Writing Sample: Why Your Perception of Time Can Change

Julia Wilde
Apr 23 · Unlisted

Cold Open

Time flies when you’re having fun! But time is a constant right? So, why does it feel like it goes at different speeds?

[DNews Open]

Hey guys Julia here for the last time :’(


Fascinating research into time reveals just our fluid our sense of time really is. Ever been in a car accident and it seemed to unfold in slow motion? Well a study published in the journal Frontiers in Human Neuroscience found that we feel like time slows down when an object is coming toward us and time speeds up when it’s not moving or moving away from us. The researchers believe this has to do with threat perception. Parts of your brain fire that handle how we think about ourselves in relation to what’s going on around us. So when something comes towards us, we need to plan what to do. If something moves away from us, that might makes us relax, as it’s no longer a threat. Time slowing down or speeding up is really all in your head.

Another study published in the journal Philosophical Transactions of the Royal Society B: Biological Sciences found that time slows down if the stimulus is novel. The researchers think this could be because you’re taking in more information at once than you normally do. So if something new is heading right towards you, time might feel like it slows wayyyy down.

And you don’t have to wait for a life threatening situation to experience time slowing down. One study published in the journal PLOS one found that purposely falling 15 stories does the trick. The researchers had test subjects bungee jump 15 stories and estimate how long they had been falling for. The terrified participants said they fell for about 4 seconds when really it was only 2.5. And to test the idea that the slowing of time perception happens because our brain is taking in more information — like a slower computer churning through data — the researchers gave the participants watches that flashed numbers faster than they’d be able to read under normal circumstances… They figured, if they were sucking in all this info, then they would read the numbers on the watch face, but as the participants fell, they still couldn’t do it. So time didn’t reeeaaallly slow down for them. It seemed slower in retrospect because of the emotional charge of the situation.

But time seems to speed up too. Most of the time shifting we experience happens when we get older. We settle into routines and every day just becomes a familiar blur of work and stress. Some researchers believe time picks up speed as we age because each moment becomes a smaller percentage of our lives. When we’re 10, a year is a tenth of our lives, when we’re thirty, it’s only 1/30th. This ‘proportional’ theory, as it’s called, was put forth in 1877 by Paul Janet.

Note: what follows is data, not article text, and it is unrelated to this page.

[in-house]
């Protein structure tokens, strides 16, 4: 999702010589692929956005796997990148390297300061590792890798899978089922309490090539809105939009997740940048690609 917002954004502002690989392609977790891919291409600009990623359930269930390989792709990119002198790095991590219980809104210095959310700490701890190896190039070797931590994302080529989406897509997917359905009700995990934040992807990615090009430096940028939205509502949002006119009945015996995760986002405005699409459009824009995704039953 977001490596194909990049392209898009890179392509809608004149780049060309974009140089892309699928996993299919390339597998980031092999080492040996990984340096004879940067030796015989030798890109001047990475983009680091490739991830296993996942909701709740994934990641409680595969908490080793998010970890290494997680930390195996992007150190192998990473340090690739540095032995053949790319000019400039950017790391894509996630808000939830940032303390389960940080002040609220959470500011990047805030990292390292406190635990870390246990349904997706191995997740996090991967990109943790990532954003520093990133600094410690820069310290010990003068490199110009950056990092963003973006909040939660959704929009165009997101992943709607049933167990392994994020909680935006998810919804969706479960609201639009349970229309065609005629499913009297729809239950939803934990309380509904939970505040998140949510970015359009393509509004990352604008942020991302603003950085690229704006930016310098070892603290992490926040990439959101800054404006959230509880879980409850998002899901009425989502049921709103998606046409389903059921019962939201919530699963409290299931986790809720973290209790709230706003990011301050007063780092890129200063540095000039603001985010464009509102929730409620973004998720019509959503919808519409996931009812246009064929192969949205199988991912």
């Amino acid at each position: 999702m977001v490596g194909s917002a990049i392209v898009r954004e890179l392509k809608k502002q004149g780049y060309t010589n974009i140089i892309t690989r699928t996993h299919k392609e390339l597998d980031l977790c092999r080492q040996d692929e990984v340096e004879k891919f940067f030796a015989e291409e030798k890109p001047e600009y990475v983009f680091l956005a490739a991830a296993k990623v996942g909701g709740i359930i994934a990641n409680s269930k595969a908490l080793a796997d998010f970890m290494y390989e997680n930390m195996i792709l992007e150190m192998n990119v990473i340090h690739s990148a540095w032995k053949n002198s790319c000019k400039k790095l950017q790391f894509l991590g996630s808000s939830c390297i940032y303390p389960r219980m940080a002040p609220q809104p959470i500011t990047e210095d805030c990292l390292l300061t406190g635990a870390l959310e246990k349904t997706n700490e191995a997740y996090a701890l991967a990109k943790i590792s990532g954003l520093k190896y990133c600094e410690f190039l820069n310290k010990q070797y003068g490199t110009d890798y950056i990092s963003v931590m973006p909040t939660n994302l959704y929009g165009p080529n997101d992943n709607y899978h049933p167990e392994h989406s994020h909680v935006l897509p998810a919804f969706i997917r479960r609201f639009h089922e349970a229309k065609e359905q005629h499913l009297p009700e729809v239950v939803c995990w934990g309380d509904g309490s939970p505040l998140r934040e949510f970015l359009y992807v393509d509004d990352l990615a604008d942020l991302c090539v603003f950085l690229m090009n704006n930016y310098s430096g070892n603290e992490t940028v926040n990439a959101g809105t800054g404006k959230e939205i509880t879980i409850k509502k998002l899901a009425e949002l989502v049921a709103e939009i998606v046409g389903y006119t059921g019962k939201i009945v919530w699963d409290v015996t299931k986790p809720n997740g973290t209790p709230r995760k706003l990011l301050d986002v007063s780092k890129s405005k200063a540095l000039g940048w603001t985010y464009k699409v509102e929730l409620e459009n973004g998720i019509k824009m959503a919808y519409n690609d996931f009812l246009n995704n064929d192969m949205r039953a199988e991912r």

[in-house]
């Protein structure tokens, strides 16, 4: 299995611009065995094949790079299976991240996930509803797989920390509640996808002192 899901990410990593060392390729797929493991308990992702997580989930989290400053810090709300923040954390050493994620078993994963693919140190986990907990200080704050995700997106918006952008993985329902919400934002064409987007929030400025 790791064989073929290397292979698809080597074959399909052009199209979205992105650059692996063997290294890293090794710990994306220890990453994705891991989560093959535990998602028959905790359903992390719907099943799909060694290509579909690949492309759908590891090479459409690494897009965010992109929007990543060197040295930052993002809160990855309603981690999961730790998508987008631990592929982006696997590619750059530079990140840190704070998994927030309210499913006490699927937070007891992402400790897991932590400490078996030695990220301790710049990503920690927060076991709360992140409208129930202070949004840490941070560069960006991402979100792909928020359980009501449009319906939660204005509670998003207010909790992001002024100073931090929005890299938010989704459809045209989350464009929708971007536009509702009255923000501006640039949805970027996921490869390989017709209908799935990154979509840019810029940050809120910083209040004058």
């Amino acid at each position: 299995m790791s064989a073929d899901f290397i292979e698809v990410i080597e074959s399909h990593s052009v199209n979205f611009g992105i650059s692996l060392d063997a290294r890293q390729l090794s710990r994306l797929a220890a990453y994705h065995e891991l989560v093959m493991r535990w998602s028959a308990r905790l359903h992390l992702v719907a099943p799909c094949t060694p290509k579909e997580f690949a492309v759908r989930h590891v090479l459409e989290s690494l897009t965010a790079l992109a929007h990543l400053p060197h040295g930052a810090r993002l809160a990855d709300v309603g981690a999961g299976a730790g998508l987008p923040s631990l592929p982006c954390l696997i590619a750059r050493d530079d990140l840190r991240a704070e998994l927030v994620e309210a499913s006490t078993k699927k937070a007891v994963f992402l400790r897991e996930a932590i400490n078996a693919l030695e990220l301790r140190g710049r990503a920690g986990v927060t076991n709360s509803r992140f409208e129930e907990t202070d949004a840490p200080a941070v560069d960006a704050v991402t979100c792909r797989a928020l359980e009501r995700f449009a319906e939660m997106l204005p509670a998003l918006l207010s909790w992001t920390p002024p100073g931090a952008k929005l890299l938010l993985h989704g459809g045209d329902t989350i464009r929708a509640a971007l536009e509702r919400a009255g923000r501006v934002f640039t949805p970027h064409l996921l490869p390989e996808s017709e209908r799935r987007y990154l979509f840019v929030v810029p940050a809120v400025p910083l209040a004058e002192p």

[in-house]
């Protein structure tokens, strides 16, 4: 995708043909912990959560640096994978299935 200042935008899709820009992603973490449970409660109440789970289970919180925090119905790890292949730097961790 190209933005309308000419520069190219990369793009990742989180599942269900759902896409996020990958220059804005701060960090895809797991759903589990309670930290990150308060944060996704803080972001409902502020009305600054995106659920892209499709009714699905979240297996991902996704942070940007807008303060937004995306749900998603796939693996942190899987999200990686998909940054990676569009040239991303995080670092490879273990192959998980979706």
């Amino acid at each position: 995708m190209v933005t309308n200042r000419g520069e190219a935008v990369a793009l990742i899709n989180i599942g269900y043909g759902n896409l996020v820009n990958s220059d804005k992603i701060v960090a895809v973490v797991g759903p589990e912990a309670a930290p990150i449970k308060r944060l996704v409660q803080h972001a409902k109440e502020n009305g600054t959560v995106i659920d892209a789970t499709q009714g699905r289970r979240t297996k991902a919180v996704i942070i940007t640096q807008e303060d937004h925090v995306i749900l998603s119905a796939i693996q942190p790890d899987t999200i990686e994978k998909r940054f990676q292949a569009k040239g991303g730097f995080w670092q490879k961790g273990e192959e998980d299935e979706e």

But it doesn’t explain everything. Studies like one published in the journal Acta Psychologica found that time doesn’t actually speed up for older people. When they are asked out count off a minute, they don’t do it any faster than a younger person. Or when asked about how long the past month felt to them, there wasn’t much difference between people of different ages. So our perception doesn’t change as we get older. Our memory of time does.

The researchers proposed that novel experiences are the most memorable and as we get older, we have fewer novel experiences. They also point to a phenomenon called ‘forward telescoping’. This where you think something memorable feels like it happened only yesterday, when really it was TWENTY years ago, like when Toy Story hit theaters… (FREAK OUT). Basically memorable events are clearer in our memories than less memorable ones, so we wrongfully assume they happened more recently. Once you realize your error, man do you feel old.

Speaking of time flying by. It seems like just yesterday I joined DNews for the first time. But really it was over a year ago! But now it’s time to say goodbye. While I’m saying goodbye to DNews, I’ll still be around on the internet. Come find me on my Tumblr, That’s So Science and on twitter @julia_sci. Thank you so much for being the best fans and for all your thoughtful comments!

Got any other science questions for the DNews team? Thanks for watching DNews. I’ll see you


Julia Wilde

Written by

actor/writer/host. Writing about science, LGBT, mental health or cats